Ben Stark '06 Writes About His Summer Employment at the Georgia Justice Project
"Even the worst people have redeeming qualities. Even in the worst people, I can find something worth saving...something worth fighting for."
Class of 2006
I had read all about LaTonya (not her real name) before I met her. I knew she had been a prostitute working under an abusive pimp. I knew that two of her friends, also prostitutes under this pimp, had been convicted of several brutal murders. And I knew that LaTonya was accused of helping those friends in a string of armed robberies. But it wasn't until I met her that I realized I didn't know LaTonya.
I was working last summer for the Georgia Justice Project (GJP), a non-profit criminal defense firm that also does social work in order to help its clients turn their lives around. GJP had been helping LaTonya with drug rehab and finding a job, and I was checking up on her progress. The woman I met was nothing like the woman I had envisioned. LaTonya was a cheerful, energetic woman with a ready laugh. She had escaped the abusive pimp, rid herself of drug addiction, and obtained a job as a caretaker for a man with Alzheimer's. As I realized how far she had come, I liked LaTonya. I wanted her to succeed. I did not care whether she had helped in those robberies; I wanted to fight for her.
That is the lesson I learned at GJP, and at the Nashville Public Defender in the Spring of 2003: everybody is human. We tend to use a shorthand to categorize people. We hear about some crime committed on the local news and we instantly label the alleged perpetrator as Other....Not Like Me....someone I could never identify with. But LaTonya taught me that a person is not defined by a single act.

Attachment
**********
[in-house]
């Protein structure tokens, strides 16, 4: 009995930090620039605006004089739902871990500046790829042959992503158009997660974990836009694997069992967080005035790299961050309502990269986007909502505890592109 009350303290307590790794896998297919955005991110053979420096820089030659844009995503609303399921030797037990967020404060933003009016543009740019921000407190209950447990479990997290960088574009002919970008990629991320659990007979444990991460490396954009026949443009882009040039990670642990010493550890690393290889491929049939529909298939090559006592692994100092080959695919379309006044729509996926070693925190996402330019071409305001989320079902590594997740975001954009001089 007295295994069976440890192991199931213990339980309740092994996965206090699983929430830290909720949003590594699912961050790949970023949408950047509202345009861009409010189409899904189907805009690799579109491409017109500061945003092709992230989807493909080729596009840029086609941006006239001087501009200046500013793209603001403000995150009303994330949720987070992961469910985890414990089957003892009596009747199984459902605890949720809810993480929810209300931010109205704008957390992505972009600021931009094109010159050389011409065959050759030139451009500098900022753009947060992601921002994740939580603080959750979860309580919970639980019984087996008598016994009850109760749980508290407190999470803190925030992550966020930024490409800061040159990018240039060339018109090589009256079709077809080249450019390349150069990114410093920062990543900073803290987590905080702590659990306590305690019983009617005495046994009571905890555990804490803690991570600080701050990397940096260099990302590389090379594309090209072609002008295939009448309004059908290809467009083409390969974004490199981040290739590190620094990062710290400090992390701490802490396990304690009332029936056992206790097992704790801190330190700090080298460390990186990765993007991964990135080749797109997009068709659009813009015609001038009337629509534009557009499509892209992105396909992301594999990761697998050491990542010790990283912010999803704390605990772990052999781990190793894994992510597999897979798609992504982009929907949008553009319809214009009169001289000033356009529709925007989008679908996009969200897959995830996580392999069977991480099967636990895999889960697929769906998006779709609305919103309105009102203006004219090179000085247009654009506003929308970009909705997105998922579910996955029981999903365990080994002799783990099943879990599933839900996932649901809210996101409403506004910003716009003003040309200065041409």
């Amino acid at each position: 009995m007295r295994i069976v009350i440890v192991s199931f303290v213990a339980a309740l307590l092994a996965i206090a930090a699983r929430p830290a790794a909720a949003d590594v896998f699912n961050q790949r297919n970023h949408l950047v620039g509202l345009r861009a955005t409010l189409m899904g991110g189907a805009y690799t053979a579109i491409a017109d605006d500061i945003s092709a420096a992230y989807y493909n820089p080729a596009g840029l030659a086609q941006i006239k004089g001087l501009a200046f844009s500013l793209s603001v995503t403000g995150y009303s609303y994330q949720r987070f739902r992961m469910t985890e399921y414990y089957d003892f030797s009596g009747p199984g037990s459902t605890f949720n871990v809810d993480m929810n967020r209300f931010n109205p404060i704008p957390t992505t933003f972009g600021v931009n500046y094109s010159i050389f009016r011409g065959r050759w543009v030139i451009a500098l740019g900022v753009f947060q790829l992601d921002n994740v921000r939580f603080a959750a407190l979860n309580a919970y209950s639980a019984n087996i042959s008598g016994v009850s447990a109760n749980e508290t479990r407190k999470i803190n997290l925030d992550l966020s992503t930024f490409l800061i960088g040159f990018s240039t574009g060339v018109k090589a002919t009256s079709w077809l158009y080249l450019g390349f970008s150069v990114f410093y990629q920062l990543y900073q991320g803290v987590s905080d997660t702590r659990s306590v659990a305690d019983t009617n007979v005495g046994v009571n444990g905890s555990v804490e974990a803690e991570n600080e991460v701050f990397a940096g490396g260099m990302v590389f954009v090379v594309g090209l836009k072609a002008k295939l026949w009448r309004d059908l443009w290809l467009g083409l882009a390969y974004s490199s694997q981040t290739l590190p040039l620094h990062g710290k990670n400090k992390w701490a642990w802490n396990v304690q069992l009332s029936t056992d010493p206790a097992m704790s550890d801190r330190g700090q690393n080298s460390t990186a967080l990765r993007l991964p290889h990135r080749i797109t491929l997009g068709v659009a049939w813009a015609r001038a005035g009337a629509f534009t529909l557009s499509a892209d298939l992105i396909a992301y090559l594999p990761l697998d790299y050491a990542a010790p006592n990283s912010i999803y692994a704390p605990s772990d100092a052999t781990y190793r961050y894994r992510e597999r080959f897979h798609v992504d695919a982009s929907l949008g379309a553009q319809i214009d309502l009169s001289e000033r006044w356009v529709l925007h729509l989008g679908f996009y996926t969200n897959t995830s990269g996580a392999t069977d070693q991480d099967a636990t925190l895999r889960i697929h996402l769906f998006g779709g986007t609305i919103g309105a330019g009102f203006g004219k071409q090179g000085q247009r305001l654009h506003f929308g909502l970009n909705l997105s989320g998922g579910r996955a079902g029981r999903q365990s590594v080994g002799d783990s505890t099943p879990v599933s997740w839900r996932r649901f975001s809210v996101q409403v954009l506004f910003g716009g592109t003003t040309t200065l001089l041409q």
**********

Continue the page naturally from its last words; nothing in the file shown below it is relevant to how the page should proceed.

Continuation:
Even the worst people have redeeming qualities. Even in the worst people, I can find something worth saving...something worth fighting for.
I will be applying that lesson this summer when I work for the Office of the Georgia Capital Defender, a newly-formed government agency which provides legal assistance for death penalty defendants in Georgia. Some of my clients will be innocent; my experience of with the justice system reveals that it is hardly perfect. But some will be guilty as sin. At that time, I will be drawing on the lesson I learned from LaTonya, and I will continue to work my heart out to defend those charged.
The Capital Defender exists to fill a vital need. It is a well-documented fact that indigent criminal defendants often receive marginal assistance from over-worked, under-funded Public Defenders. But when the life of the defendant is on the line, Georgia has rightfully decided that special care must be taken that he or she get the best representation possible. I will be a part of that effort. I will not be treating this as "just" an internship. I intend to work as long and hard as the primary attorneys. I will give my utmost because a client facing the ultimate punishment deserves nothing less.
I also expect to benefit from this experience. I have received an excellent classroom education at Duke, but I need to learn more practical skills. At the Capital Defender, I will learn how to be a criminal defense lawyer (and, more generally, a trial lawyer) through the time-tested technique of Trial By Fire.
In the long term, I hope to build on this practical experience - plus a few more years doing criminal defense work - when I create a "Georgia Justice Project" of my own. Someday, I will create a nonprofit in GJP's criminal defense/social work model. Using the skills I learned at the Capital Defender, I will apply Latonya's lesson and fight to rescue more flawed human beings from despair.
Posted: September 28, 2005